With the conventions now over, what's next in campaign 2020?

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FILE - In this July 14, 2020, file photo Democratic presidential candidate, former Vice President Joe Biden speaks during a campaign event in Wilmington, Del. (AP Photo/Patrick Semansky, File)

WASHINGTON – President Donald Trump and Democrat Joe Biden have emerged from their presidential nominating conventions with each candidate believing he has a head of steam. Trump’s job approval ratings and standing in polls are perilously low for an incumbent, but Biden and other Democrats vividly remember 2016, when Trump made an against-all-odds October comeback and defeated Hillary Clinton.

Five key questions as the 2020 campaign moves toward the fall home stretch:

WHAT WILL A COVID-19 CAMPAIGN LOOK LIKE?

Expect a flurry of travel and speeches as the candidates spend the next nine weeks desperately trying to move the needle and win new votes against the backdrop of a global pandemic.

Trump is set to launch an aggressive travel schedule with multiple events a week, according to advisers. After an arena rally in Tulsa, Oklahoma, early this summer drew a paltry crowd, his campaign has settled on a new format in the age of the coronavirus: packing smaller crowds into open-air airport hangars. The campaign has also been handing out masks at its events and, on Friday, told attendees they would be mandatory, per local regulations. He’s also planning a series of policy speeches and is expected to continue to use the powers of his office — including signing executive orders and issuing pardons — to help his prospects.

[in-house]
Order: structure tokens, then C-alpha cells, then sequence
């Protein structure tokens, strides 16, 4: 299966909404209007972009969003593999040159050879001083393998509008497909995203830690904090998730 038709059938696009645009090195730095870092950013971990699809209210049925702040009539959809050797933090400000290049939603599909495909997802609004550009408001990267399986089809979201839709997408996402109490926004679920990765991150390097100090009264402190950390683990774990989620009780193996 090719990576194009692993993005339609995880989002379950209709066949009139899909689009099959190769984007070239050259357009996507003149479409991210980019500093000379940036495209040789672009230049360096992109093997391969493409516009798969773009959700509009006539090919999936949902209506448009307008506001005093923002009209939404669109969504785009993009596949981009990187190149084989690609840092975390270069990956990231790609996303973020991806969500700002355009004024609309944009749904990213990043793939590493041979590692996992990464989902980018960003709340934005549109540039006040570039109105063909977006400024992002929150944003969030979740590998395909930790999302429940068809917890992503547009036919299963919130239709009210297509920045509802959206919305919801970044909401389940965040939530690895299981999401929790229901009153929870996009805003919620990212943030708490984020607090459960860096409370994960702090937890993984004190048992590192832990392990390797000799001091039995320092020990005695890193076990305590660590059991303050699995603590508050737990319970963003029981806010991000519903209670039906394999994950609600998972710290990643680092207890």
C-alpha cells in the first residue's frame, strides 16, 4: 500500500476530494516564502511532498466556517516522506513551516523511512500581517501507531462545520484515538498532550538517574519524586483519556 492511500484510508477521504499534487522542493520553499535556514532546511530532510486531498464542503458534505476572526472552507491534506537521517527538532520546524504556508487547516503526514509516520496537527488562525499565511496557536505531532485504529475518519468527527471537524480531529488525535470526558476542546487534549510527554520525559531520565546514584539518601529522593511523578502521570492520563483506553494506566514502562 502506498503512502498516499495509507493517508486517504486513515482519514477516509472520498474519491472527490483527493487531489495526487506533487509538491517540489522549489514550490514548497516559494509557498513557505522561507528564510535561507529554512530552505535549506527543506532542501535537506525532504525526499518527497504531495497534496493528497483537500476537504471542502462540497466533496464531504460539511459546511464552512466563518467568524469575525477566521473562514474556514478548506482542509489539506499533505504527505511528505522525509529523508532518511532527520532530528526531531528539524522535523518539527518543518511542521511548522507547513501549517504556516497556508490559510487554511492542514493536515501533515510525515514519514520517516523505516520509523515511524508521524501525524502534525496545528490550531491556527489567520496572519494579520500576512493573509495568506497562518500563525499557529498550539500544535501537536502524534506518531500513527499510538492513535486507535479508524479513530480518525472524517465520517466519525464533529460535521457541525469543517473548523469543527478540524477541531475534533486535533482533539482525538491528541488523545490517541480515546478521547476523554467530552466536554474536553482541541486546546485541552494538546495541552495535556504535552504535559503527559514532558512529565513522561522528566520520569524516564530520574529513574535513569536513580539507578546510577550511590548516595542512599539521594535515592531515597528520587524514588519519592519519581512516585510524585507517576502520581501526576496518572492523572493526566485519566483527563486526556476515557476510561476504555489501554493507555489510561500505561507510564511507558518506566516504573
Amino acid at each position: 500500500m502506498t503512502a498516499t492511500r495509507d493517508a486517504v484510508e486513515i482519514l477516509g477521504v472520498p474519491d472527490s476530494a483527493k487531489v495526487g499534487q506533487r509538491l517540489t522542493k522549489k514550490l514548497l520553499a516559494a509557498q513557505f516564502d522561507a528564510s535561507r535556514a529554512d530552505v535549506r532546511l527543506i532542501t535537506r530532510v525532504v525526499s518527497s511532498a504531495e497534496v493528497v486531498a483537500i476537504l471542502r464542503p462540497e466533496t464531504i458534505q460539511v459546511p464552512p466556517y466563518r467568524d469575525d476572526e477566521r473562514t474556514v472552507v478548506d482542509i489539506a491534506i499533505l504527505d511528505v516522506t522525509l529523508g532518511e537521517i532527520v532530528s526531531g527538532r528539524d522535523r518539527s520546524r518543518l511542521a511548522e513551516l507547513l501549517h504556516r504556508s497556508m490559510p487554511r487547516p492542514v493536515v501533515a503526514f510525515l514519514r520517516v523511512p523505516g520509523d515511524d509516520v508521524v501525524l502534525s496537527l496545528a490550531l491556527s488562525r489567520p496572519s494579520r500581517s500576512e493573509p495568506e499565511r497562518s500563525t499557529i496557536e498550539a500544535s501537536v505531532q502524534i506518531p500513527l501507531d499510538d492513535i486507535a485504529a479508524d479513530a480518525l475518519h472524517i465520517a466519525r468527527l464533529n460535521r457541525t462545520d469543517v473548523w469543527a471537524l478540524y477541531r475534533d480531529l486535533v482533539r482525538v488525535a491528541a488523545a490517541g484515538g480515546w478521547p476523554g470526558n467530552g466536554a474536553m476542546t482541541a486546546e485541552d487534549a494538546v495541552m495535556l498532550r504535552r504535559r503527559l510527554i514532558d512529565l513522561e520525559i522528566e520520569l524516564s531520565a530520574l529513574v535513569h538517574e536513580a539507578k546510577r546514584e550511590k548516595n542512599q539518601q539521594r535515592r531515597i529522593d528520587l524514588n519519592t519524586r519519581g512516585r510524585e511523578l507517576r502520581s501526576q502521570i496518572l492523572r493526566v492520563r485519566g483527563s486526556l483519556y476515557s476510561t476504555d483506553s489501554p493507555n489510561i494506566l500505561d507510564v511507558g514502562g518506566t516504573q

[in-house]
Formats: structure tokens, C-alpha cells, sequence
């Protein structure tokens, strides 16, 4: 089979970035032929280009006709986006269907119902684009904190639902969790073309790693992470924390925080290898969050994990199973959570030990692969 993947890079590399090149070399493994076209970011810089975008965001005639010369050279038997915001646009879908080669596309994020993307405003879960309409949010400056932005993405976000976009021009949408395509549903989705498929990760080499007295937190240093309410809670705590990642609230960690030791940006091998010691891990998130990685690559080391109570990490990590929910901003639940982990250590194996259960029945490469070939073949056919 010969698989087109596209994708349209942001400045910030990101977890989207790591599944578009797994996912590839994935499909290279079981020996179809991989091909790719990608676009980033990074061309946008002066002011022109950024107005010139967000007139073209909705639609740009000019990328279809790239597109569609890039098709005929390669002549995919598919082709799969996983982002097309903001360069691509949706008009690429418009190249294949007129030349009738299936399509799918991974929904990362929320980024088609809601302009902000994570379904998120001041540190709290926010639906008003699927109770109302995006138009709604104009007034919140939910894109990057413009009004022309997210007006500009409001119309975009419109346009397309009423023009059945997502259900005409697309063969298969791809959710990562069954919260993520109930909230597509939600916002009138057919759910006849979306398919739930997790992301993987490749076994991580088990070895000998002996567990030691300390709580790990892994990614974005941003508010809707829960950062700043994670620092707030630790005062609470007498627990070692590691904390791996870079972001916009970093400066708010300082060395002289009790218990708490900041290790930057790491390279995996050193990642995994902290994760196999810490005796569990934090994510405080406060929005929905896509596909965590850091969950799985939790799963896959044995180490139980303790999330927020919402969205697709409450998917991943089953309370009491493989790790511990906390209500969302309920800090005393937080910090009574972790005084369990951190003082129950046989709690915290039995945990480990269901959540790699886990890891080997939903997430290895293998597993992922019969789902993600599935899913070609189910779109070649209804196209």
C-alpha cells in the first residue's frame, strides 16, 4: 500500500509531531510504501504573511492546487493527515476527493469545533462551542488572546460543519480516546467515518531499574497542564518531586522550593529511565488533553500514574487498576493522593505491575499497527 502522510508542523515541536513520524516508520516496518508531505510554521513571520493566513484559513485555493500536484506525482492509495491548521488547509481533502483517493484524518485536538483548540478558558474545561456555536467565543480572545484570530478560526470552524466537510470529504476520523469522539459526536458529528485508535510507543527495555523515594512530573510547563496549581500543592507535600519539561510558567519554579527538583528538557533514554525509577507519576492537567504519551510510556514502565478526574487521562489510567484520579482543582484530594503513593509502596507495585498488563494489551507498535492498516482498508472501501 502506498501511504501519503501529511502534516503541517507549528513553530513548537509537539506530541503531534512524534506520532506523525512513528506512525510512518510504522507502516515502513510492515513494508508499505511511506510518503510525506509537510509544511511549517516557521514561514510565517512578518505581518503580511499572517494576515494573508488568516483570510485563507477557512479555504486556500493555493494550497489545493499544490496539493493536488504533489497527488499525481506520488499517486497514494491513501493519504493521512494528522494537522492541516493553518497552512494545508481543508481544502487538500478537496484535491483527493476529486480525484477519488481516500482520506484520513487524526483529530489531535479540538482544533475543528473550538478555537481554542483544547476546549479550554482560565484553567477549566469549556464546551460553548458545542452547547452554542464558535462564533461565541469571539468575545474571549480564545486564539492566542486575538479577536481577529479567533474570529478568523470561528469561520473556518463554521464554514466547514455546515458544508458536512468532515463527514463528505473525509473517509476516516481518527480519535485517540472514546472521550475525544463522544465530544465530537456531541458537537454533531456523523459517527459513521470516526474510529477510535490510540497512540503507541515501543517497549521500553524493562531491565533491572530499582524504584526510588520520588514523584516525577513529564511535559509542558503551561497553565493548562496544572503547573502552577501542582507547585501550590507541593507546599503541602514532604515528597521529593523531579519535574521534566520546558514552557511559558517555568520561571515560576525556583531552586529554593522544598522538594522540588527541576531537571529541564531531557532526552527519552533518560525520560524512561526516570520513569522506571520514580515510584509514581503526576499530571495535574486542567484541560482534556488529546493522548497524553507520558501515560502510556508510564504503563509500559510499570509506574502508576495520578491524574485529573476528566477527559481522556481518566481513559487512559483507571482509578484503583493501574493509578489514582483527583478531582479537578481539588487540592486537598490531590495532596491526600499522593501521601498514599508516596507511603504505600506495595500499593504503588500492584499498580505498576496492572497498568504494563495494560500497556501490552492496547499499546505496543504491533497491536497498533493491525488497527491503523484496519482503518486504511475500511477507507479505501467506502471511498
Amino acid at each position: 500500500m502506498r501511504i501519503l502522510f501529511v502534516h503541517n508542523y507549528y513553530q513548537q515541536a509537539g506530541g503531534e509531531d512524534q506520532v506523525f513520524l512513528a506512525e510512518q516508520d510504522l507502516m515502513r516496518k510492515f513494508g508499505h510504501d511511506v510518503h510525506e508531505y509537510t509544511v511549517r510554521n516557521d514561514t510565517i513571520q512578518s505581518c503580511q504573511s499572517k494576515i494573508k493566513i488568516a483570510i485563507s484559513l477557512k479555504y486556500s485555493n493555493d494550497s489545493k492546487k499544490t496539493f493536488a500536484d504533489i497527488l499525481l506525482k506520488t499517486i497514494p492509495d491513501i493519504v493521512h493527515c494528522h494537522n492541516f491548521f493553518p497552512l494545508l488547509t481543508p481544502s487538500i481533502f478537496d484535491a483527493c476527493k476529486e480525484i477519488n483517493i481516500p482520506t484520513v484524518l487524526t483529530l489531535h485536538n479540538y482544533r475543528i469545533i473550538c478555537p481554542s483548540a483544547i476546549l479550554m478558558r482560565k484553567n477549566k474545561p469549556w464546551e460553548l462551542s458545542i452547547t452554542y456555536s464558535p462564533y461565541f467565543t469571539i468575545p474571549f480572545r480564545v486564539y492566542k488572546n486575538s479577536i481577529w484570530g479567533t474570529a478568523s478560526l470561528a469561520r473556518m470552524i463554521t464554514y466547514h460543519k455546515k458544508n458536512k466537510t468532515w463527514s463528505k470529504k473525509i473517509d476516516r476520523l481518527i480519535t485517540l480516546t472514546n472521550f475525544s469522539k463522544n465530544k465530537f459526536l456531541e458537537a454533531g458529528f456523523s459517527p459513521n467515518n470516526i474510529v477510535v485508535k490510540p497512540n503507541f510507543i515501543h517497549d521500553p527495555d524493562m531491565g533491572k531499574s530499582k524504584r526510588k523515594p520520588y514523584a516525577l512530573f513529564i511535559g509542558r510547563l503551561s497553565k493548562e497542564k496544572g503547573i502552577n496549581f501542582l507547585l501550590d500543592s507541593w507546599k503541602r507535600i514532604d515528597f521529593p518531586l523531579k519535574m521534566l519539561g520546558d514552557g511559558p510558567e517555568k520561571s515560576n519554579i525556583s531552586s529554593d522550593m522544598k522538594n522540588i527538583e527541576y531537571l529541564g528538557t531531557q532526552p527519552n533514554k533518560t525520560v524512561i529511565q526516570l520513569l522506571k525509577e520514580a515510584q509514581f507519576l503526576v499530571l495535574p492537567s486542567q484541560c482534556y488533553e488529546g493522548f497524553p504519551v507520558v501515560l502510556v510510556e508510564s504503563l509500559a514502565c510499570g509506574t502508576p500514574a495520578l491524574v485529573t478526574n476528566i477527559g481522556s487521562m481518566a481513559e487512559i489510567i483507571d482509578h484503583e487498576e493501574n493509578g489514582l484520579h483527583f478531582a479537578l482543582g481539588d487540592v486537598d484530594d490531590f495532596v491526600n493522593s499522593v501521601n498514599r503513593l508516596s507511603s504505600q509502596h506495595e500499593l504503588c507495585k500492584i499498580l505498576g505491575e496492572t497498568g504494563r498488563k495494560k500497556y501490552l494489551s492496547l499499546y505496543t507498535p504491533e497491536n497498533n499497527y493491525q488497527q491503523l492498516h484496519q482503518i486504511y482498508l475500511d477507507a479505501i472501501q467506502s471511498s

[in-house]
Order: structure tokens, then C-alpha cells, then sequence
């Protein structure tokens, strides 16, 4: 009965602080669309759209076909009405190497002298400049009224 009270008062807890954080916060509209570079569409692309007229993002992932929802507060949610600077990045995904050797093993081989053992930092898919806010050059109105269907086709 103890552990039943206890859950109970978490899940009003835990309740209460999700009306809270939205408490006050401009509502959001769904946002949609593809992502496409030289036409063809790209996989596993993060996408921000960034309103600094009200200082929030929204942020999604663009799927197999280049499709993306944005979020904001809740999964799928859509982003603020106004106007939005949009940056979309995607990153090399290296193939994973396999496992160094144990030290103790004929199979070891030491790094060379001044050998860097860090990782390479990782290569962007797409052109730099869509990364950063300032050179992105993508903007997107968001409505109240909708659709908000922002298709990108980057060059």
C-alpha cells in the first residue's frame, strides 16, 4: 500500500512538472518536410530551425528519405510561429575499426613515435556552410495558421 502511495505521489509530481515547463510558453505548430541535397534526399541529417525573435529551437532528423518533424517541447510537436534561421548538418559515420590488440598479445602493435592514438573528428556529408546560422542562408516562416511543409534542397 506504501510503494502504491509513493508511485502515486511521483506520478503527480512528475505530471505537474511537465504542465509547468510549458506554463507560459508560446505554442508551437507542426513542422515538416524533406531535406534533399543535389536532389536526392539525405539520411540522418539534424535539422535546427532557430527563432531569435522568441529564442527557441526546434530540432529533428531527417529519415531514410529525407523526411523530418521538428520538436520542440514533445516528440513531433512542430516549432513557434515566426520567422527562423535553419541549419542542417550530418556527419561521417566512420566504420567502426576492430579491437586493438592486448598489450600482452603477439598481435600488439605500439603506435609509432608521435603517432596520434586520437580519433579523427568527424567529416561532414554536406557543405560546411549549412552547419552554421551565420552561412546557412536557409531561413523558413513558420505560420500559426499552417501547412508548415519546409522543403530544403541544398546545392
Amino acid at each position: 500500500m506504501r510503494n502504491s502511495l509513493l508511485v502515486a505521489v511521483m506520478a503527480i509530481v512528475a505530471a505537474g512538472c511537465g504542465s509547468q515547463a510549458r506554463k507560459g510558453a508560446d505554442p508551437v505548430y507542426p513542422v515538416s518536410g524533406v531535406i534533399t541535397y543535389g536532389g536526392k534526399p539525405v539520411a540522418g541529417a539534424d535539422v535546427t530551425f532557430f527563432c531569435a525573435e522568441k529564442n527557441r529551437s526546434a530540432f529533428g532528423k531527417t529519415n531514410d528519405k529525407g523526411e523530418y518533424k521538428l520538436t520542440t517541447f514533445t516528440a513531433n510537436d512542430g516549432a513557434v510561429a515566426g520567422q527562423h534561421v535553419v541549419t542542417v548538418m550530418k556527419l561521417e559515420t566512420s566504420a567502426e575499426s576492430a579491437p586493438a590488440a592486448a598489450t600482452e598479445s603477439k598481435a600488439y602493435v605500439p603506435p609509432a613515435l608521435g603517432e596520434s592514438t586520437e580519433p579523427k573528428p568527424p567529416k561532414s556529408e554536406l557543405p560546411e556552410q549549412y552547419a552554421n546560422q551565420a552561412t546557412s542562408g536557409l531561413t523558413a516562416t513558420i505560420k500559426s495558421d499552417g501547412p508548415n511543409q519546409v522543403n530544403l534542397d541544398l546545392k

Biden is planning to ramp up travel to battleground states after Labor Day after spending most of the spring and summer at his home in Wilmington, Delaware, holding mostly virtual events, with only occasional travel to tightly controlled gatherings. Campaign co-chair Cedric Richmond said the former vice president will be active but emphasized that Biden's events still will follow public health guidelines. That means no indoor, crowded rallies and lots of mask-wearing. Expect plenty of roundtables, meet-and-greets and question-and-answer sessions. If there are larger gatherings, the drive-in watch party outside Biden’s nomination acceptance address could be the blueprint.

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WHOSE VERSION OF THE OTHER CONVINCES MORE VOTERS?